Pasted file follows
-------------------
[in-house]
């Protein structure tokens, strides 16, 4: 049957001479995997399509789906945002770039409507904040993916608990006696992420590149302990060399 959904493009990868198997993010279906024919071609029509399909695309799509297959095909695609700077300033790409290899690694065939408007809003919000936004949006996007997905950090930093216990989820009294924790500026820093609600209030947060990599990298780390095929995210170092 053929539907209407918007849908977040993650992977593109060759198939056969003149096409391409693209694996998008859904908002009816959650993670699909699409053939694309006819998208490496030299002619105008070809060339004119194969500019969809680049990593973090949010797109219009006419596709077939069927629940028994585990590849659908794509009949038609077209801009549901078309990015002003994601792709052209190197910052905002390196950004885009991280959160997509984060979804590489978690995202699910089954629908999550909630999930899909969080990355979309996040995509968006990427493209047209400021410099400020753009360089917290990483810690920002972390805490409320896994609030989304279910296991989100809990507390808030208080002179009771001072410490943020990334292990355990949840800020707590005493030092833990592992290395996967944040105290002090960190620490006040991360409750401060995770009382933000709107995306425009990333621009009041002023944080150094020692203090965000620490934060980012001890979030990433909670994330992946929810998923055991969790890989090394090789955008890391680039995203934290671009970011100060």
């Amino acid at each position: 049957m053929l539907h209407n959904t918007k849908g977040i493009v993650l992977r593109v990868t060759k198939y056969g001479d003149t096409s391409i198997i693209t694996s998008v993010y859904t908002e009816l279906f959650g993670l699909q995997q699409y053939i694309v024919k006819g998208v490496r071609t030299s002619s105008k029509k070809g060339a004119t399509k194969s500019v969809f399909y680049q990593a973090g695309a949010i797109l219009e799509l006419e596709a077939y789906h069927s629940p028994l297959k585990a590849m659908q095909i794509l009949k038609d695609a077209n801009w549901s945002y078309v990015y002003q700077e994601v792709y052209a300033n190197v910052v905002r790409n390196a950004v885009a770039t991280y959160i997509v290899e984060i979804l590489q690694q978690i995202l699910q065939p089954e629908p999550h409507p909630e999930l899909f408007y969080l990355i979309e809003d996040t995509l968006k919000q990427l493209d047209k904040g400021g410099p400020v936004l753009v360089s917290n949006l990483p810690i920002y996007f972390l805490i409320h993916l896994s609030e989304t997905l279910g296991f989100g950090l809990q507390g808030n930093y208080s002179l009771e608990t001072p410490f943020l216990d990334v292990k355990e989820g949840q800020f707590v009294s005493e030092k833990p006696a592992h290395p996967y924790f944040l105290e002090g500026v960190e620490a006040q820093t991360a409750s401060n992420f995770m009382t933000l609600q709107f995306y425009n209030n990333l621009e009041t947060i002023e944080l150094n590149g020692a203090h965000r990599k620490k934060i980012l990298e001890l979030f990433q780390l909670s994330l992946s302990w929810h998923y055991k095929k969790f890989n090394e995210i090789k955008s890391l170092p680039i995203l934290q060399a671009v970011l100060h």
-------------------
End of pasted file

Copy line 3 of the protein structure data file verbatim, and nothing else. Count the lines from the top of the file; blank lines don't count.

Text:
């Amino acid at each position: 049957m053929l539907h209407n959904t918007k849908g977040i493009v993650l992977r593109v990868t060759k198939y056969g001479d003149t096409s391409i198997i693209t694996s998008v993010y859904t908002e009816l279906f959650g993670l699909q995997q699409y053939i694309v024919k006819g998208v490496r071609t030299s002619s105008k029509k070809g060339a004119t399509k194969s500019v969809f399909y680049q990593a973090g695309a949010i797109l219009e799509l006419e596709a077939y789906h069927s629940p028994l297959k585990a590849m659908q095909i794509l009949k038609d695609a077209n801009w549901s945002y078309v990015y002003q700077e994601v792709y052209a300033n190197v910052v905002r790409n390196a950004v885009a770039t991280y959160i997509v290899e984060i979804l590489q690694q978690i995202l699910q065939p089954e629908p999550h409507p909630e999930l899909f408007y969080l990355i979309e809003d996040t995509l968006k919000q990427l493209d047209k904040g400021g410099p400020v936004l753009v360089s917290n949006l990483p810690i920002y996007f972390l805490i409320h993916l896994s609030e989304t997905l279910g296991f989100g950090l809990q507390g808030n930093y208080s002179l009771e608990t001072p410490f943020l216990d990334v292990k355990e989820g949840q800020f707590v009294s005493e030092k833990p006696a592992h290395p996967y924790f944040l105290e002090g500026v960190e620490a006040q820093t991360a409750s401060n992420f995770m009382t933000l609600q709107f995306y425009n209030n990333l621009e009041t947060i002023e944080l150094n590149g020692a203090h965000r990599k620490k934060i980012l990298e001890l979030f990433q780390l909670s994330l992946s302990w929810h998923y055991k095929k969790f890989n090394e995210i090789k955008s890391l170092p680039i995203l934290q060399a671009v970011l100060h």